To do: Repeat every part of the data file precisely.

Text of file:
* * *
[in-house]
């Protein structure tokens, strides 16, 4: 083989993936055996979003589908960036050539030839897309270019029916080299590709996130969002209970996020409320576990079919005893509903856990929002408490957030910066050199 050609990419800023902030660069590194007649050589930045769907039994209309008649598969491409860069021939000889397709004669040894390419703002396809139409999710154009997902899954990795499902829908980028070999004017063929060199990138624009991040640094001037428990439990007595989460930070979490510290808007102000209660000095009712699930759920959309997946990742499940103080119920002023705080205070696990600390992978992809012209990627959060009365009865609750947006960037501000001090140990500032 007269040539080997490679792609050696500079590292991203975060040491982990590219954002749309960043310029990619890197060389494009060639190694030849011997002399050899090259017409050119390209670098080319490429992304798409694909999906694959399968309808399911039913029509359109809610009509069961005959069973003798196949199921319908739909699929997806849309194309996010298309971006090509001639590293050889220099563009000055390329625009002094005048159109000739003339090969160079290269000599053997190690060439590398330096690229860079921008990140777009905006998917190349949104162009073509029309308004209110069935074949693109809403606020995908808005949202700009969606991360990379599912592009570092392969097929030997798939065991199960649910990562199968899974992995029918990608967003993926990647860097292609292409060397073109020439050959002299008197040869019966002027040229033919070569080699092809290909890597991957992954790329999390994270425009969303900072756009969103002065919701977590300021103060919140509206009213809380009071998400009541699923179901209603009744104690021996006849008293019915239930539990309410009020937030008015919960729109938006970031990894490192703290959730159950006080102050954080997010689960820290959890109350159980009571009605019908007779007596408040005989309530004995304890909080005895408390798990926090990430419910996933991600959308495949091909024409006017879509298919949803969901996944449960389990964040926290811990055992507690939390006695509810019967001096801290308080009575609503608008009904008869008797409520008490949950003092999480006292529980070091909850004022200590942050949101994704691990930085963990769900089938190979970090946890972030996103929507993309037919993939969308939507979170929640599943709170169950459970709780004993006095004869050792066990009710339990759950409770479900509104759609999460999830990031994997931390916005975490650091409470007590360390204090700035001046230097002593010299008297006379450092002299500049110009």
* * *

[in-house]
């Protein structure tokens, strides 16, 4: 083989993936055996979003589908960036050539030839897309270019029916080299590709996130969002209970996020409320576990079919005893509903856990929002408490957030910066050199 050609990419800023902030660069590194007649050589930045769907039994209309008649598969491409860069021939000889397709004669040894390419703002396809139409999710154009997902899954990795499902829908980028070999004017063929060199990138624009991040640094001037428990439990007595989460930070979490510290808007102000209660000095009712699930759920959309997946990742499940103080119920002023705080205070696990600390992978992809012209990627959060009365009865609750947006960037501000001090140990500032 007269040539080997490679792609050696500079590292991203975060040491982990590219954002749309960043310029990619890197060389494009060639190694030849011997002399050899090259017409050119390209670098080319490429992304798409694909999906694959399968309808399911039913029509359109809610009509069961005959069973003798196949199921319908739909699929997806849309194309996010298309971006090509001639590293050889220099563009000055390329625009002094005048159109000739003339090969160079290269000599053997190690060439590398330096690229860079921008990140777009905006998917190349949104162009073509029309308004209110069935074949693109809403606020995908808005949202700009969606991360990379599912592009570092392969097929030997798939065991199960649910990562199968899974992995029918990608967003993926990647860097292609292409060397073109020439050959002299008197040869019966002027040229033919070569080699092809290909890597991957992954790329999390994270425009969303900072756009969103002065919701977590300021103060919140509206009213809380009071998400009541699923179901209603009744104690021996006849008293019915239930539990309410009020937030008015919960729109938006970031990894490192703290959730159950006080102050954080997010689960820290959890109350159980009571009605019908007779007596408040005989309530004995304890909080005895408390798990926090990430419910996933991600959308495949091909024409006017879509298919949803969901996944449960389990964040926290811990055992507690939390006695509810019967001096801290308080009575609503608008009904008869008797409520008490949950003092999480006292529980070091909850004022200590942050949101994704691990930085963990769900089938190979970090946890972030996103929507993309037919993939969308939507979170929640599943709170169950459970709780004993006095004869050792066990009710339990759950409770479900509104759609999460999830990031994997931390916005975490650091409470007590360390204090700035001046230097002593010299008297006379450092002299500049110009």